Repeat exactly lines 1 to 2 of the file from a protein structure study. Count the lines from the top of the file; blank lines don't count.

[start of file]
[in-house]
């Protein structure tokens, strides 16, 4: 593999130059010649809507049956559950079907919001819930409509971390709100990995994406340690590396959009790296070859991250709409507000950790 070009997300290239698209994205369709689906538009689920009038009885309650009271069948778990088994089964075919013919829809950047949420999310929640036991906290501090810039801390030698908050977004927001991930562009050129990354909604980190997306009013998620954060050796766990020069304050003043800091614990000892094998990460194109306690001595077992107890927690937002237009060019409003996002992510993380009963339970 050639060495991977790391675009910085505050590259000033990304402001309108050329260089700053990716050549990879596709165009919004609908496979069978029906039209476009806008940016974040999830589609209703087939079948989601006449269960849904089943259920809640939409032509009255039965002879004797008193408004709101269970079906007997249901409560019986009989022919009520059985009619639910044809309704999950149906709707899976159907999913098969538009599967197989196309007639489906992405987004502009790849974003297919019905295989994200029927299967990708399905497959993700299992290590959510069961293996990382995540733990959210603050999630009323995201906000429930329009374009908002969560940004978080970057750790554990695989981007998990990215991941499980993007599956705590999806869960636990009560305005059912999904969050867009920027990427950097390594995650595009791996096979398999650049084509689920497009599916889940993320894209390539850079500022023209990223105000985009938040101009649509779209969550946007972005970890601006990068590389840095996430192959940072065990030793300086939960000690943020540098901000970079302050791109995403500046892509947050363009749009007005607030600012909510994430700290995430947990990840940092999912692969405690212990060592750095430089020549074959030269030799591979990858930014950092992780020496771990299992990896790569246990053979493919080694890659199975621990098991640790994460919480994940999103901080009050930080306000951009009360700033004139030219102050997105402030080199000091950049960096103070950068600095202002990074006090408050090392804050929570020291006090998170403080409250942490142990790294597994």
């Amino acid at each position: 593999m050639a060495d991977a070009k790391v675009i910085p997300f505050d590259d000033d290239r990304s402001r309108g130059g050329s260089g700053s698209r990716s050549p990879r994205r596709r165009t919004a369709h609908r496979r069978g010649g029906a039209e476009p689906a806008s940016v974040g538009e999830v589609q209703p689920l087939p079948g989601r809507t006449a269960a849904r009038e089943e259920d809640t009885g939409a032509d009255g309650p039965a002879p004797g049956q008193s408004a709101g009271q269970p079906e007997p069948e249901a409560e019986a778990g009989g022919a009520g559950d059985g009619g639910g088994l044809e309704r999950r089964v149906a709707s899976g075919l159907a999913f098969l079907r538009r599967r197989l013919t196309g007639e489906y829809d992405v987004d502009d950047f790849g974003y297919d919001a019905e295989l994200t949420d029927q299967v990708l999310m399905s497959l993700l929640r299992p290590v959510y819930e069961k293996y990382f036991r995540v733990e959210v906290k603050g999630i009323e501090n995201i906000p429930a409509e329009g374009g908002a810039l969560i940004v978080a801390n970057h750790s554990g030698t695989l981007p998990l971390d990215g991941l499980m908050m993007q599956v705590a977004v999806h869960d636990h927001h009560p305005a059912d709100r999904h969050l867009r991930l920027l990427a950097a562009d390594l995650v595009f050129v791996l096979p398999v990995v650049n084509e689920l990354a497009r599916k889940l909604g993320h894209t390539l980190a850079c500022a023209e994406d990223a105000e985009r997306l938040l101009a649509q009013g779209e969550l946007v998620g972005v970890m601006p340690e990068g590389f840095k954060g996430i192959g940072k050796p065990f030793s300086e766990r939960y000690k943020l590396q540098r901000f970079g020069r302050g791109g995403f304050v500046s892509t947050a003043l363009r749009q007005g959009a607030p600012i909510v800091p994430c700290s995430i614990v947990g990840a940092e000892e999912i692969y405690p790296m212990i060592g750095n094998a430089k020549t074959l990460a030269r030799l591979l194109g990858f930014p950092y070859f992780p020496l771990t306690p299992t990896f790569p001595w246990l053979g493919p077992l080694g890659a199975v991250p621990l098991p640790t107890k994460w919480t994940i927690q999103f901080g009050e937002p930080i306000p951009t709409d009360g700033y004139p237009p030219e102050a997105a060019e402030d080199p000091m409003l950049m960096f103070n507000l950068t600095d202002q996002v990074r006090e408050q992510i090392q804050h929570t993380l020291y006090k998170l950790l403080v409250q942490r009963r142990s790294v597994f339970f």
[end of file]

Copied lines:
[in-house]
């Protein structure tokens, strides 16, 4: 593999130059010649809507049956559950079907919001819930409509971390709100990995994406340690590396959009790296070859991250709409507000950790 070009997300290239698209994205369709689906538009689920009038009885309650009271069948778990088994089964075919013919829809950047949420999310929640036991906290501090810039801390030698908050977004927001991930562009050129990354909604980190997306009013998620954060050796766990020069304050003043800091614990000892094998990460194109306690001595077992107890927690937002237009060019409003996002992510993380009963339970 050639060495991977790391675009910085505050590259000033990304402001309108050329260089700053990716050549990879596709165009919004609908496979069978029906039209476009806008940016974040999830589609209703087939079948989601006449269960849904089943259920809640939409032509009255039965002879004797008193408004709101269970079906007997249901409560019986009989022919009520059985009619639910044809309704999950149906709707899976159907999913098969538009599967197989196309007639489906992405987004502009790849974003297919019905295989994200029927299967990708399905497959993700299992290590959510069961293996990382995540733990959210603050999630009323995201906000429930329009374009908002969560940004978080970057750790554990695989981007998990990215991941499980993007599956705590999806869960636990009560305005059912999904969050867009920027990427950097390594995650595009791996096979398999650049084509689920497009599916889940993320894209390539850079500022023209990223105000985009938040101009649509779209969550946007972005970890601006990068590389840095996430192959940072065990030793300086939960000690943020540098901000970079302050791109995403500046892509947050363009749009007005607030600012909510994430700290995430947990990840940092999912692969405690212990060592750095430089020549074959030269030799591979990858930014950092992780020496771990299992990896790569246990053979493919080694890659199975621990098991640790994460919480994940999103901080009050930080306000951009009360700033004139030219102050997105402030080199000091950049960096103070950068600095202002990074006090408050090392804050929570020291006090998170403080409250942490142990790294597994």